I recently had the opportunity to work with an exceptional group of engineers deploying Android on a new device. One of their biggest concerns was security of the platform.  The reason? Their device has specific requirements for the protection of data and platform integrity. They had some great concerns (and attack techniques) regarding platform as well as app security, which many vendors do not consider. Often, vendors are in such a rush to get product to market, security is glossed over. In this multi-part series I’m going to cover Android security options for Apps, SDK vendors and platforms.


Android Security Foundation: The App Sandbox

Android’s app model provides developers with a rich set of features and a relatively secure environment, particularly for simple apps. Every app under Android is “sandboxed” into its own process and filesystem space. Taking advantage of the Linux kernel’s process space protection mechanisms, Android assigns each installed app a unique user ID. Unlike traditional desktop operating systems (Linux, Windows, Mac, etc.), Android (generally speaking) uses the concept of the user ID to represent an app rather than a human user. This allows the kernel to keep apps confined in memory, restrict access to underlying hardware or services, and restrict access to the filesystem on the device. By default, each app’s data and resources are contained in a location which only the app and the core framework can access. This design is central to the Android security model.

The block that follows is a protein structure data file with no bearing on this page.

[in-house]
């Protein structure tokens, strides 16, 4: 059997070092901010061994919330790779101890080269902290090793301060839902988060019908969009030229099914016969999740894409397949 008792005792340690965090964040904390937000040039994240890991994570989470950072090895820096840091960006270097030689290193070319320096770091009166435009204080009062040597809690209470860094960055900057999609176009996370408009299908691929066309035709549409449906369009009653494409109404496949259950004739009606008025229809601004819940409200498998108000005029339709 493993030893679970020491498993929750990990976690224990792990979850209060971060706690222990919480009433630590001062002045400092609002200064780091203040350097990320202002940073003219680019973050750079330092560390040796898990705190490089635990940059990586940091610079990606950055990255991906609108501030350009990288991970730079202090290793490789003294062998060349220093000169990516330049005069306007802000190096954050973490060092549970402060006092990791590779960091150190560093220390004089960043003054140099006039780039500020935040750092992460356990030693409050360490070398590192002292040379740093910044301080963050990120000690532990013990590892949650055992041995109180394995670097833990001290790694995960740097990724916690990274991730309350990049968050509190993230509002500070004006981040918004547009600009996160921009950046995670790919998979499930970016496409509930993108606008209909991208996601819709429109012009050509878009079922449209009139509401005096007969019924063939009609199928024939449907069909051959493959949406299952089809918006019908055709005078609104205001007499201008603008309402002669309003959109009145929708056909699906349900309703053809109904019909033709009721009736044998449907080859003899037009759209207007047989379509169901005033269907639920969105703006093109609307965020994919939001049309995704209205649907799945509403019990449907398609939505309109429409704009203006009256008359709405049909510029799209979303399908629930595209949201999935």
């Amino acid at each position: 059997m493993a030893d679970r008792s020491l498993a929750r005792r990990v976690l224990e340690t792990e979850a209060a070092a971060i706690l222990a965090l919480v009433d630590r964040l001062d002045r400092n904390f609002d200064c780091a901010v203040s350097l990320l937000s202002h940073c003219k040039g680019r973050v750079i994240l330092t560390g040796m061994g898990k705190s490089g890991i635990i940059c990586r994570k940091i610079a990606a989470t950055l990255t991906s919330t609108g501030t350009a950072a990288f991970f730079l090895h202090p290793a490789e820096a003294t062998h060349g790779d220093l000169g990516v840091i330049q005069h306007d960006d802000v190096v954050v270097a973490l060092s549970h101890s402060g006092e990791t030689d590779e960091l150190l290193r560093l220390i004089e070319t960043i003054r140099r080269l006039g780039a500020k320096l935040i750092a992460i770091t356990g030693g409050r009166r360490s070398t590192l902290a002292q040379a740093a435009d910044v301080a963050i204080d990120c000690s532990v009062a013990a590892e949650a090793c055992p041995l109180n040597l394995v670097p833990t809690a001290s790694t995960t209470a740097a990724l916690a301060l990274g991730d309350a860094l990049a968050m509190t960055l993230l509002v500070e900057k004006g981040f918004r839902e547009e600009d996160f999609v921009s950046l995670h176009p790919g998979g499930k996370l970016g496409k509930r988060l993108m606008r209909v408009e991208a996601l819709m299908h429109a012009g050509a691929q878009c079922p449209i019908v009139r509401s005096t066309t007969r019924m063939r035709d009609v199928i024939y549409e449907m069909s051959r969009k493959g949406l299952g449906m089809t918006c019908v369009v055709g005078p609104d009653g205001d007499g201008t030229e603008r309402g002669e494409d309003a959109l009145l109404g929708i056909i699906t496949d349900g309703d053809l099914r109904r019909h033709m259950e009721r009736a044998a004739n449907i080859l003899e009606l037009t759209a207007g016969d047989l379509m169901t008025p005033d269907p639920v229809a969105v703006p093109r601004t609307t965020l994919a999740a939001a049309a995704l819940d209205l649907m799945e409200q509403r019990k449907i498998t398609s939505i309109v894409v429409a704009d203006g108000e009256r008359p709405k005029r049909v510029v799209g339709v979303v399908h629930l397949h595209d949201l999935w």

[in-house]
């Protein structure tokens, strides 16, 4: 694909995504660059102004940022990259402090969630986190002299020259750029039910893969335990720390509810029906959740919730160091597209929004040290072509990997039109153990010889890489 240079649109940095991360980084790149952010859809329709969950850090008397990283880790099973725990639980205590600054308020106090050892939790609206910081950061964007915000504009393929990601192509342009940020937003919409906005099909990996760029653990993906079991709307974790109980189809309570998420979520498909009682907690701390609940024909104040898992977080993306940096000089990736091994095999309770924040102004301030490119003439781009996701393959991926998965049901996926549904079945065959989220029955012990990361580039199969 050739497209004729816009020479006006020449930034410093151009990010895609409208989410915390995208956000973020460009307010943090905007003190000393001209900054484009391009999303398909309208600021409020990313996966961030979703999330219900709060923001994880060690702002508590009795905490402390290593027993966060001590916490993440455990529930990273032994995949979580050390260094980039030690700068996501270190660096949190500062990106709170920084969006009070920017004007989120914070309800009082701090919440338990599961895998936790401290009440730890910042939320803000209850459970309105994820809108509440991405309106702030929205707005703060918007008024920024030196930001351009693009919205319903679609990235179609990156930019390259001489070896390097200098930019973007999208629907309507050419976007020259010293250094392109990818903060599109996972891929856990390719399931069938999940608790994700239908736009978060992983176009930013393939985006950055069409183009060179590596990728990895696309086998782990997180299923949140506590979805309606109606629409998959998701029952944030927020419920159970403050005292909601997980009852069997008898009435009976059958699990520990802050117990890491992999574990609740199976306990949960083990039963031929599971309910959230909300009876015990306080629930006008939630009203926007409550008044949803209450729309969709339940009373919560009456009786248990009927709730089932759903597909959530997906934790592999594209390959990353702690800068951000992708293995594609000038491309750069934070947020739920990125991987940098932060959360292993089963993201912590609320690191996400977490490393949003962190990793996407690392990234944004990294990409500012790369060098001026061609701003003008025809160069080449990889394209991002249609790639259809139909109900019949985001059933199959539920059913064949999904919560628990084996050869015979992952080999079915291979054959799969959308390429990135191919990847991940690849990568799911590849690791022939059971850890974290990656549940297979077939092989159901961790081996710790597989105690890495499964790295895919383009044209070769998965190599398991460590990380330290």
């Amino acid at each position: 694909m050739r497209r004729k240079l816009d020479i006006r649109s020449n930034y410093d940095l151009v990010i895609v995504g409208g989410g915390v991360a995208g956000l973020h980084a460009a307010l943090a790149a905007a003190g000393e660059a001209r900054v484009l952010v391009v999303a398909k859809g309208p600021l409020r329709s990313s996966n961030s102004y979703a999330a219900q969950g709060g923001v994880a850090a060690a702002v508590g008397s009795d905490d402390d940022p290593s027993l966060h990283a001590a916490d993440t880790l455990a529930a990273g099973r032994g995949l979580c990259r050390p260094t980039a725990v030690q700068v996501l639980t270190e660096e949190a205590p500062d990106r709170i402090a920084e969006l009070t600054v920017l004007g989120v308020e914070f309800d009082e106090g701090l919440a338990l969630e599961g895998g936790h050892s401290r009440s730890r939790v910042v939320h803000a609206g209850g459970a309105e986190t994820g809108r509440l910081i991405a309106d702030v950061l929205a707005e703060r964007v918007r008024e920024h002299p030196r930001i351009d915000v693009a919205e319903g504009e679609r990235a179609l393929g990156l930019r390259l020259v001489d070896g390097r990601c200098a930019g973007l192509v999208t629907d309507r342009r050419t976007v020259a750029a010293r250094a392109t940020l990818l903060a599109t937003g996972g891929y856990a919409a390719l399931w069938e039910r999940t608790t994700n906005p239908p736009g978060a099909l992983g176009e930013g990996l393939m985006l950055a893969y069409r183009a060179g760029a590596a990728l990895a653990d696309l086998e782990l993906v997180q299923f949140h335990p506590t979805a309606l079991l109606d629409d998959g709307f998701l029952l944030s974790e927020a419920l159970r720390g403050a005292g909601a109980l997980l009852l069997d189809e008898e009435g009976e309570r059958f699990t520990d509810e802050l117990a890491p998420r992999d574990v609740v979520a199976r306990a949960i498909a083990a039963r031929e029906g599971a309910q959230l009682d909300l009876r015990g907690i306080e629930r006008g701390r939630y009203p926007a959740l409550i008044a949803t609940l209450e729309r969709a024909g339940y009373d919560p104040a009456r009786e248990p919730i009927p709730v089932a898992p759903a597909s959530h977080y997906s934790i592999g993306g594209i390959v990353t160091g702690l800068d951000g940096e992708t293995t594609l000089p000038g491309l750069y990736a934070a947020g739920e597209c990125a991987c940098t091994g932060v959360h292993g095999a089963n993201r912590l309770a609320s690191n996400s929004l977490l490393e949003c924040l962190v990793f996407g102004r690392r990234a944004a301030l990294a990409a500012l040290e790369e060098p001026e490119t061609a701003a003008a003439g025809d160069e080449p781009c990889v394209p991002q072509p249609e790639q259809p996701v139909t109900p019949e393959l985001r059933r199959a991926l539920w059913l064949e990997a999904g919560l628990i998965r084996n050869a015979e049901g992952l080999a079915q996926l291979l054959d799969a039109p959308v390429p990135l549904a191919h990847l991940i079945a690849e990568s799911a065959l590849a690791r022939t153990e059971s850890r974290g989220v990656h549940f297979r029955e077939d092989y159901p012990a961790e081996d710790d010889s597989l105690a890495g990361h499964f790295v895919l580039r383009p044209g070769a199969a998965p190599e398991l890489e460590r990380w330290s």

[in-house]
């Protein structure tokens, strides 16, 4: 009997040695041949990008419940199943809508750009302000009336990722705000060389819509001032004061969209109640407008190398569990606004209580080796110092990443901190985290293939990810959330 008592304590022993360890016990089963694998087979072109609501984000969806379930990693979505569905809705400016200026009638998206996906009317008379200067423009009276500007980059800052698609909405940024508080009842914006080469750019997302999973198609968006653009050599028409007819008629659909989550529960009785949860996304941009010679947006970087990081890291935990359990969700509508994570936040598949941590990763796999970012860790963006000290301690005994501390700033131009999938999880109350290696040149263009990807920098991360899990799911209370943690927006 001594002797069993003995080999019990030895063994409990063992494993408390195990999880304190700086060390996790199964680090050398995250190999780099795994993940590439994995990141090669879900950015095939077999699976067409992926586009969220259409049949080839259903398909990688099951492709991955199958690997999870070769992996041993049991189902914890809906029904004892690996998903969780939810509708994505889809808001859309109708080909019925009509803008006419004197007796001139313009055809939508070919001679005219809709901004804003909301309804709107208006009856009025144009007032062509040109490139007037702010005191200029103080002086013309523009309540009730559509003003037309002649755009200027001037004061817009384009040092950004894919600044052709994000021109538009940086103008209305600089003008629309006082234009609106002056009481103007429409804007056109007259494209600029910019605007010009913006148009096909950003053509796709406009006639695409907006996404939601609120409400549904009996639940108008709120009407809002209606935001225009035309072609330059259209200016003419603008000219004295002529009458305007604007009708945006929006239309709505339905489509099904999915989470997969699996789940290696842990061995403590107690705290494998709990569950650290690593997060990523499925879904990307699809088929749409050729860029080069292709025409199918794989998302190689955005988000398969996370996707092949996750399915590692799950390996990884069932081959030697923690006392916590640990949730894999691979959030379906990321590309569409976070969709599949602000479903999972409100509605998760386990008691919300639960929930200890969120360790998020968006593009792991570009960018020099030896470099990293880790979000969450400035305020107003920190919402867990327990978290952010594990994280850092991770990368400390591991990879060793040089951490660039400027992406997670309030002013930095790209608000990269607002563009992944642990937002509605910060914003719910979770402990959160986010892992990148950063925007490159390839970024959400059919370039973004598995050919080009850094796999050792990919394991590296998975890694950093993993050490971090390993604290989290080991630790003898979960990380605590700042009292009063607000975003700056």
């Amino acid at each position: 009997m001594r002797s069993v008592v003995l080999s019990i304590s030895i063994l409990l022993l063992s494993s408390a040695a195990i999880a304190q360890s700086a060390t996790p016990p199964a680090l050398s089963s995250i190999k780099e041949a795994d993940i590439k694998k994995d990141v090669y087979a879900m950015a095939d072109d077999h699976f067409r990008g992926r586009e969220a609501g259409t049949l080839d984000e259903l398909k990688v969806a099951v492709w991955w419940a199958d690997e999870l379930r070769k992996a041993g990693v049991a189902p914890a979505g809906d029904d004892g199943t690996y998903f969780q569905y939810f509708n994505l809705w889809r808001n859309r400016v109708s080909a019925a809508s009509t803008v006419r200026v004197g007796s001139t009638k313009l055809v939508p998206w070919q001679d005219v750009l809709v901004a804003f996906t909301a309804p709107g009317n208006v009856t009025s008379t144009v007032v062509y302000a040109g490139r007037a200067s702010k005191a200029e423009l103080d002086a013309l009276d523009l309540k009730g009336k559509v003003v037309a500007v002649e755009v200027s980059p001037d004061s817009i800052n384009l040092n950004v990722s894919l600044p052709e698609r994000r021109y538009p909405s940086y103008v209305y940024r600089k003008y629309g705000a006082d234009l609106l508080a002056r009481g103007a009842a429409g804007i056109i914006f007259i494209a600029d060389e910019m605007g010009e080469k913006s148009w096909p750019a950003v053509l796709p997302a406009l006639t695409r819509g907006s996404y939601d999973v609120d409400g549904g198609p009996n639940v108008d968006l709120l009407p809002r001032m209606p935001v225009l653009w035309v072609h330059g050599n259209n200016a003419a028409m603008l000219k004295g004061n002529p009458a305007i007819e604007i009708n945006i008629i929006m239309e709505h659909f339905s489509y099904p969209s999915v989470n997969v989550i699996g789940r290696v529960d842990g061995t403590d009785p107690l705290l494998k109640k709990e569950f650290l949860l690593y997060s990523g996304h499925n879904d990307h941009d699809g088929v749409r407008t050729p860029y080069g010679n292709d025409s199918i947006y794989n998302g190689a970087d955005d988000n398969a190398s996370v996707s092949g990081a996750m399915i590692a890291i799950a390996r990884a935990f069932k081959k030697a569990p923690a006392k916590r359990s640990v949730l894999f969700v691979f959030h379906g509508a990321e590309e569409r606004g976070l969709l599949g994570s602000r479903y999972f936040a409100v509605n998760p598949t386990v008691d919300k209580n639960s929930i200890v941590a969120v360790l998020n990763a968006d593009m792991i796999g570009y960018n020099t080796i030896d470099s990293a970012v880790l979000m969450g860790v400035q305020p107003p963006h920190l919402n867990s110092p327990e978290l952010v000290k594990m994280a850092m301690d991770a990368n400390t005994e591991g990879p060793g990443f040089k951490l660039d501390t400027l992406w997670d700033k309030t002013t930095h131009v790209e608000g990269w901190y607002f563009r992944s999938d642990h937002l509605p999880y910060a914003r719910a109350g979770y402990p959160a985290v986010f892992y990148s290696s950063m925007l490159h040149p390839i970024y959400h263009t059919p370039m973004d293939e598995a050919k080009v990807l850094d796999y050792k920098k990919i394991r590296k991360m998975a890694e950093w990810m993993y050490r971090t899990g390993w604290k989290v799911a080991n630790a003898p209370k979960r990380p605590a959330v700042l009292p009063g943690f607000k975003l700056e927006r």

Android Security via the Android App Process Sandbox

Android Security via the Android App Process Sandbox

More advanced apps are becoming commonplace, these apps communicate with each other or with devices/servers via networks. Let’s take a look at some basic security items for your apps which you may be omitting.


Exporting Components

At the highest level, Android apps are made up of one or more of four basic components: Activity, Service, ContentProvider or BroadcastReceiver. These are building blocks which apps use to provide their functionality. With the exception of the ContentProvider, the components are activated by Intents,which are special messages sent within the system. Your app’s manifest tells the system what components are present in your app and what Intents they handle via an IntentFilter. Intents can also be explicitly directed at a component if you know its name, no filter required. If you are unfamiliar with Intents and IntentFilters, see the SDK documentation for more details.